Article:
In a deplorable example of special treatment for the politically connected, the FBI is letting Ted Kennedy’s family determine if certain embarrassing records from the late senator’s extensive bureau file should be withheld from the public.
Responding to a newspaper’s public records request, The Justice Department agency is in the process of releasing thousands of pages of files involving the legendary Massachusetts Democrat who died of brain cancer eight months ago. Problem is some of the information from his storied, decades-long political career is likely to upset the family, according to the FBI.
That’s why the feds are giving the Kennedy clan a rare opportunity to raise objections before the public disclosure of his exhaustive and secret FBI file, according to the Boston newspaper that filed the Freedom of Information Act to obtain the documents. The records were requested soon after Kennedy died in August at the age of 77.
It’s unusual for a federal agency to defer to a subject’s family before releasing public records but this involves the Kennedy political dynasty. The family will review all the documents set for release that the FBI deems most likely to upset them, according to an agency source. The bureau also claims that the Kennedys have “privacy concerns” related to the records.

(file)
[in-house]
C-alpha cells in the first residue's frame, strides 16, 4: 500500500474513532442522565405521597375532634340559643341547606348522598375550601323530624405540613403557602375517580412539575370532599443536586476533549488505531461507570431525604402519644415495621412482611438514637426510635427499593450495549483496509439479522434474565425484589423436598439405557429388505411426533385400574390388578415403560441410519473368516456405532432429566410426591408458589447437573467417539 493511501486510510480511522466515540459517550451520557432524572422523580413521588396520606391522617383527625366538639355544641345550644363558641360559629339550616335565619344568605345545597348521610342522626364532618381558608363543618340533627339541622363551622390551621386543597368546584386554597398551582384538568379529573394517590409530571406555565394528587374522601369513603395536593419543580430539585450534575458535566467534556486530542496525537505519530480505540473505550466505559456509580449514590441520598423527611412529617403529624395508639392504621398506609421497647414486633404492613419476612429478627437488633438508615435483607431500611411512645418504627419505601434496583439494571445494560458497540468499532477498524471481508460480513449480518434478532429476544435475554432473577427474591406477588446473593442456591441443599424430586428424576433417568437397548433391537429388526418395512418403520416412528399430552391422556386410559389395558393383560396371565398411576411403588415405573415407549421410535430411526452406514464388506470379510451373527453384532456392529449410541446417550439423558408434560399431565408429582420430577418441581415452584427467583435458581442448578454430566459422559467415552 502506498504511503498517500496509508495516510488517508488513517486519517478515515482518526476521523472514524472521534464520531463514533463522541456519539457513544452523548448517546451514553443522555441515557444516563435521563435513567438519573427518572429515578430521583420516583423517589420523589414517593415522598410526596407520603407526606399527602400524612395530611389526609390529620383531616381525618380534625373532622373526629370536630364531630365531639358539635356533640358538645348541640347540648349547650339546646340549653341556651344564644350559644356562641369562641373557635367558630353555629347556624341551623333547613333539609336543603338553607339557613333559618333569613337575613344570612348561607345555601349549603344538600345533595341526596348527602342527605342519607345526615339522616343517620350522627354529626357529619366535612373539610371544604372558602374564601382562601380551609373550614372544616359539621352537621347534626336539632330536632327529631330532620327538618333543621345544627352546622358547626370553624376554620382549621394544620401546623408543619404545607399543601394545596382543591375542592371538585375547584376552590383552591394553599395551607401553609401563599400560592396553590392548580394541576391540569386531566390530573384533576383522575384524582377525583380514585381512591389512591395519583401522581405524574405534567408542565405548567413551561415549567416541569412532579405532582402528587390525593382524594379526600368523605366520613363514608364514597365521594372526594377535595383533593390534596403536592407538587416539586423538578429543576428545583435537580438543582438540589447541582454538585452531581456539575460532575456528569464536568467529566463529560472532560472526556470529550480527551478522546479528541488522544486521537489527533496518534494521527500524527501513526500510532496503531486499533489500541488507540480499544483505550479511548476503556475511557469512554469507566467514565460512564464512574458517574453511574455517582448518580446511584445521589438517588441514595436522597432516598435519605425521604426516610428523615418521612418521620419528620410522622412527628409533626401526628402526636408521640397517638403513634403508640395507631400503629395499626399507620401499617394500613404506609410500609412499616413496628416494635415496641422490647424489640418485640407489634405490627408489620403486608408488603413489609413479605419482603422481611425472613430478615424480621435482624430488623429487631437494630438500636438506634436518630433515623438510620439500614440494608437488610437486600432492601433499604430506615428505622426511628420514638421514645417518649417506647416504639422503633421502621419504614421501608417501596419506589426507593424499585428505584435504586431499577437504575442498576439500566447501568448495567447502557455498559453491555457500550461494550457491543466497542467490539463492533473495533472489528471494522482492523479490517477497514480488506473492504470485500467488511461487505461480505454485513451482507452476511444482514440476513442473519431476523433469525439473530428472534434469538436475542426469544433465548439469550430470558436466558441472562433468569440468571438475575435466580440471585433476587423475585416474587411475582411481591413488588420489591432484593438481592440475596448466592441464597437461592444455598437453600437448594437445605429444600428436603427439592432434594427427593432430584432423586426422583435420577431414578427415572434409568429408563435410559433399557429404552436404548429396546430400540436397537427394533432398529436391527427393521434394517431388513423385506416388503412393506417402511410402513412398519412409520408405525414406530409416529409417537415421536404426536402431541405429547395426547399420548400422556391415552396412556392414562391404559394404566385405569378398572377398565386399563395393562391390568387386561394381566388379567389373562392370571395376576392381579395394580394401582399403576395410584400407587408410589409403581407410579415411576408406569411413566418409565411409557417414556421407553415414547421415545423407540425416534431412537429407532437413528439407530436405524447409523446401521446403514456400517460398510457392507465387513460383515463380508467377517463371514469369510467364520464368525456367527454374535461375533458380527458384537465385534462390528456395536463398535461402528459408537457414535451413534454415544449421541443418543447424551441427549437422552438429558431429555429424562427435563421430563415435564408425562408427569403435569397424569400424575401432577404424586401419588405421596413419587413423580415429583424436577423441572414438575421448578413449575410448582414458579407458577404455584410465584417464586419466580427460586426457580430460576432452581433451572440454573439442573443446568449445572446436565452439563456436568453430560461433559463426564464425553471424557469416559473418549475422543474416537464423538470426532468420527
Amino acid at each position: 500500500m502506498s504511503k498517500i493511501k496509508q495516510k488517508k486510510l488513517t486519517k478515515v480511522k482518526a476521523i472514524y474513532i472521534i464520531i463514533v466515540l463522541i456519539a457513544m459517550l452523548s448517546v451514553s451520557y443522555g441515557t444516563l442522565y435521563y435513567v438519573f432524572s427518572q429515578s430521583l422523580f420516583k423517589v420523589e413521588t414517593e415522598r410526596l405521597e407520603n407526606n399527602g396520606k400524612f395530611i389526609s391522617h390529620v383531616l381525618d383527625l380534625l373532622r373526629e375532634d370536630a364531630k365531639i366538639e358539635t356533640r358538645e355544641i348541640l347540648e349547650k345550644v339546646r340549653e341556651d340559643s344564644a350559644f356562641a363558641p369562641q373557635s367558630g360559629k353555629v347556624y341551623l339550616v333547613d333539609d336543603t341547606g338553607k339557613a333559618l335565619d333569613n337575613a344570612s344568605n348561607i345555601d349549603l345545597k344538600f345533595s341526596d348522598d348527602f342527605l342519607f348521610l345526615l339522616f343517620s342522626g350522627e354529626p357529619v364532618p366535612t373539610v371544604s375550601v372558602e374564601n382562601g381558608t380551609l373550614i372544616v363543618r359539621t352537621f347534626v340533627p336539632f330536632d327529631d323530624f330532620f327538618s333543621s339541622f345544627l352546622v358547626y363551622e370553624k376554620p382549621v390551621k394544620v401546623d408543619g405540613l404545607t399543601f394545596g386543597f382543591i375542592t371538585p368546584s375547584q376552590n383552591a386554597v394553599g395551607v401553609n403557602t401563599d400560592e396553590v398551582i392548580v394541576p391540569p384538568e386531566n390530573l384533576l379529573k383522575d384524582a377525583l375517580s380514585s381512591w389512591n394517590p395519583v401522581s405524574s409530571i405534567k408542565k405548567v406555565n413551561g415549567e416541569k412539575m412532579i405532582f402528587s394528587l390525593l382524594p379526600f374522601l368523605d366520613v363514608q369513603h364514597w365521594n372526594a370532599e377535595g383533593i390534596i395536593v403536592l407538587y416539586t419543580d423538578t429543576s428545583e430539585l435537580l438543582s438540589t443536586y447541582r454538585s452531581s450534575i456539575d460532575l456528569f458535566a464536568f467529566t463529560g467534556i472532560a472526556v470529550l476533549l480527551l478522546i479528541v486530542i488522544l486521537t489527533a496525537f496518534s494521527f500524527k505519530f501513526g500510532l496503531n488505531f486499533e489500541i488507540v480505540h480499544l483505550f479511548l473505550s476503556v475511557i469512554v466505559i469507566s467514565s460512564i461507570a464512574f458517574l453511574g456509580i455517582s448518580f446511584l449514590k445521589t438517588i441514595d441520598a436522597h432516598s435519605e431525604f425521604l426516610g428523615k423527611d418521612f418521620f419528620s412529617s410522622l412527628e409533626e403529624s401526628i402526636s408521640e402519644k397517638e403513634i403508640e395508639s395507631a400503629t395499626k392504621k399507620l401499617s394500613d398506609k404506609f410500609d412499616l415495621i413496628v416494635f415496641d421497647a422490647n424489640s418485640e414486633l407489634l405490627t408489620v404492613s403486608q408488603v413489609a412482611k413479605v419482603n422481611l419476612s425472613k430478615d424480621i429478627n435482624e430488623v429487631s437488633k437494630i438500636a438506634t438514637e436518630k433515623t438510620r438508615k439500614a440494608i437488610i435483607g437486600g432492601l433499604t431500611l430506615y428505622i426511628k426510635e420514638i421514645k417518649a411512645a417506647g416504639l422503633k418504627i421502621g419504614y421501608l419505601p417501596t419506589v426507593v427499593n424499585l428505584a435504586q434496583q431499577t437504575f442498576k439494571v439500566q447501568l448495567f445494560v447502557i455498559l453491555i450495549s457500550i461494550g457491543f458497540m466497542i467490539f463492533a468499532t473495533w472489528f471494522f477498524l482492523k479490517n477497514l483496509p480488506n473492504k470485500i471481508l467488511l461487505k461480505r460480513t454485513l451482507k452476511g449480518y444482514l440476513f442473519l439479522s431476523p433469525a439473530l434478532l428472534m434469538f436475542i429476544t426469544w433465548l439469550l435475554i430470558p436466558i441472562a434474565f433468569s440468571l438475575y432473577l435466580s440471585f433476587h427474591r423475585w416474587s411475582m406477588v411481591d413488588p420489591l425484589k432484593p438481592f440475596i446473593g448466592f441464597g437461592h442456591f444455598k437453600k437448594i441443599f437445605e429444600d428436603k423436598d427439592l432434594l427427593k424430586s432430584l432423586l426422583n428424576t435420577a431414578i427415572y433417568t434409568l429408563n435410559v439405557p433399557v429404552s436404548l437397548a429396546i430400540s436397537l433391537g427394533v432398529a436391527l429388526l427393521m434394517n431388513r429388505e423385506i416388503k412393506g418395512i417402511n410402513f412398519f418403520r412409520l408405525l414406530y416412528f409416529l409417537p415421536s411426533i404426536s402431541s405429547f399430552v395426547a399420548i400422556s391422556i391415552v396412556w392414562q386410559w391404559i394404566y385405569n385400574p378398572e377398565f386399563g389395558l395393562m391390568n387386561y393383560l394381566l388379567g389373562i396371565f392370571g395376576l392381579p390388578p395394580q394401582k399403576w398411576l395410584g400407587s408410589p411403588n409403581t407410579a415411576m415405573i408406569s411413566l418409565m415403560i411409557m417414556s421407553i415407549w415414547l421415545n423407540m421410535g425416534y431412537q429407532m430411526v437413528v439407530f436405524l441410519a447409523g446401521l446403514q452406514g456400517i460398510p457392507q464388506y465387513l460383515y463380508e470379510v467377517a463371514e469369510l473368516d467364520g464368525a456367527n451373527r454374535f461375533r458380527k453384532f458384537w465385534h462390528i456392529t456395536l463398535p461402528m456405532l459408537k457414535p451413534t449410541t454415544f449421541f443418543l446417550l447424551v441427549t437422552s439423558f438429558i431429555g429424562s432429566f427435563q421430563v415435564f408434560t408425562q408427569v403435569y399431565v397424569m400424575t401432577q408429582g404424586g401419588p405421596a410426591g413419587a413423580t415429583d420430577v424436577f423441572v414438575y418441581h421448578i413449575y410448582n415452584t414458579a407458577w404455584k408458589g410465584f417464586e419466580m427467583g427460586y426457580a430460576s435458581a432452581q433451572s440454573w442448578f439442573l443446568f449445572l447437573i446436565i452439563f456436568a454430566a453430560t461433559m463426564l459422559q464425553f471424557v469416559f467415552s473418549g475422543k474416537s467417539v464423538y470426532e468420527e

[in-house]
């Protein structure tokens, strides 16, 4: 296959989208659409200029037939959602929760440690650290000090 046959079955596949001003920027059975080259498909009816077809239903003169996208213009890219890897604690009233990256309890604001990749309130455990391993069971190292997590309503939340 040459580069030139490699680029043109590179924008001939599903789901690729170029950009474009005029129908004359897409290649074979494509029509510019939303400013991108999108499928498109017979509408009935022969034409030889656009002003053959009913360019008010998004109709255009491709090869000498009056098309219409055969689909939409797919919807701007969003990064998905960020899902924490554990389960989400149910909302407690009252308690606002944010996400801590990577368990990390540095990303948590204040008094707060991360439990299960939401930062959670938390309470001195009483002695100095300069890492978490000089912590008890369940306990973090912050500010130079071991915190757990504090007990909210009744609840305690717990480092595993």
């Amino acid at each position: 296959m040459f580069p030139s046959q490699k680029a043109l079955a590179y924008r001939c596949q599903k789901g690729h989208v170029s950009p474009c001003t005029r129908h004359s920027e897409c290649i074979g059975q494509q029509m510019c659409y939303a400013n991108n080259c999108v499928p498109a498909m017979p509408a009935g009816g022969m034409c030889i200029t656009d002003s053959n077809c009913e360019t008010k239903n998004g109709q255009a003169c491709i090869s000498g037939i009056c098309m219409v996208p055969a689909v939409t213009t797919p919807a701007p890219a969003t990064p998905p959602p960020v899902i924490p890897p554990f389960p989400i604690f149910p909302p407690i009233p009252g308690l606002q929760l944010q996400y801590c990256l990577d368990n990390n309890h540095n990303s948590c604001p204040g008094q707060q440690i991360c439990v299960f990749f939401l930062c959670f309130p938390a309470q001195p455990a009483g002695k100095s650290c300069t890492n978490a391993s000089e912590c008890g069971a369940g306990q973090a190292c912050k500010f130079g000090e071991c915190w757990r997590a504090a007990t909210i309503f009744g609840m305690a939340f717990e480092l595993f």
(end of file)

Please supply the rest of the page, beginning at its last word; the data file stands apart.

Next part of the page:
Surely, they want to keep a lid on previously undisclosed information involving the incident that big Teddy is most famous for; the drowning death of his young mistress in 1969. Kennedy recklessly drove off a bridge in Chappaquiddick, east of Martha’s Vineyard, and let his 28-year-old mistress (Mary Jo Kopechne) drown in the pond while he fled the scene to avoid a public scandal.
Kennedy had an expired license and, as was customary for him, he had been drinking at a party before leaving with Kopechne. He later pleaded guilty to leaving the scene of a crime but only got a slap on the hand, a two-month suspended jail sentence.
Two decades after the horrific event more light was shed on the cover-up when the foreman of the grand jury that investigated the accident came forward and confessed that the panel was pressured by a judge and a prosecutor not to pursue the case. The foreman said the jury was manipulated and blocked from doing its job.